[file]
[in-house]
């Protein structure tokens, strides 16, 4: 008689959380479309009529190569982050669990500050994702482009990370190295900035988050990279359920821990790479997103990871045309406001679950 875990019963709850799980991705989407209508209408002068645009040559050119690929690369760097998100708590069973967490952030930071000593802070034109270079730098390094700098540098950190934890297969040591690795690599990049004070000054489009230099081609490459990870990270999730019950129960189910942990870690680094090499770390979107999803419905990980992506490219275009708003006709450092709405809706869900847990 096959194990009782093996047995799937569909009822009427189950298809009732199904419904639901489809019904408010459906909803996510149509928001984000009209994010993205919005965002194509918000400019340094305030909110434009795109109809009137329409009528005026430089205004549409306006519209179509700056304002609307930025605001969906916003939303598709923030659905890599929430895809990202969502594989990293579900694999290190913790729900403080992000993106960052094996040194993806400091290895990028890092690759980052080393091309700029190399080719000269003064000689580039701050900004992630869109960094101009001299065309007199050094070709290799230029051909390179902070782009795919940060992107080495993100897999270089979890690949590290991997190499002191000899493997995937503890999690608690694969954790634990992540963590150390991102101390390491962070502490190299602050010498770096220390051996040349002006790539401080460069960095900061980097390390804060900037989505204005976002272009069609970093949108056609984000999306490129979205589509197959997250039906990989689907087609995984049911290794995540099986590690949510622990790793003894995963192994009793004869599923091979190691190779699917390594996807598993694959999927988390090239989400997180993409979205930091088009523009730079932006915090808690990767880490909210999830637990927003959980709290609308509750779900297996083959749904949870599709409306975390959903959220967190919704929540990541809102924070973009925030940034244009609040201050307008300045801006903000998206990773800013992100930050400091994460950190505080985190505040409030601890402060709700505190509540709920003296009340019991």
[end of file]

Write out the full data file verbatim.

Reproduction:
[in-house]
């Protein structure tokens, strides 16, 4: 008689959380479309009529190569982050669990500050994702482009990370190295900035988050990279359920821990790479997103990871045309406001679950 875990019963709850799980991705989407209508209408002068645009040559050119690929690369760097998100708590069973967490952030930071000593802070034109270079730098390094700098540098950190934890297969040591690795690599990049004070000054489009230099081609490459990870990270999730019950129960189910942990870690680094090499770390979107999803419905990980992506490219275009708003006709450092709405809706869900847990 096959194990009782093996047995799937569909009822009427189950298809009732199904419904639901489809019904408010459906909803996510149509928001984000009209994010993205919005965002194509918000400019340094305030909110434009795109109809009137329409009528005026430089205004549409306006519209179509700056304002609307930025605001969906916003939303598709923030659905890599929430895809990202969502594989990293579900694999290190913790729900403080992000993106960052094996040194993806400091290895990028890092690759980052080393091309700029190399080719000269003064000689580039701050900004992630869109960094101009001299065309007199050094070709290799230029051909390179902070782009795919940060992107080495993100897999270089979890690949590290991997190499002191000899493997995937503890999690608690694969954790634990992540963590150390991102101390390491962070502490190299602050010498770096220390051996040349002006790539401080460069960095900061980097390390804060900037989505204005976002272009069609970093949108056609984000999306490129979205589509197959997250039906990989689907087609995984049911290794995540099986590690949510622990790793003894995963192994009793004869599923091979190691190779699917390594996807598993694959999927988390090239989400997180993409979205930091088009523009730079932006915090808690990767880490909210999830637990927003959980709290609308509750779900297996083959749904949870599709409306975390959903959220967190919704929540990541809102924070973009925030940034244009609040201050307008300045801006903000998206990773800013992100930050400091994460950190505080985190505040409030601890402060709700505190509540709920003296009340019991």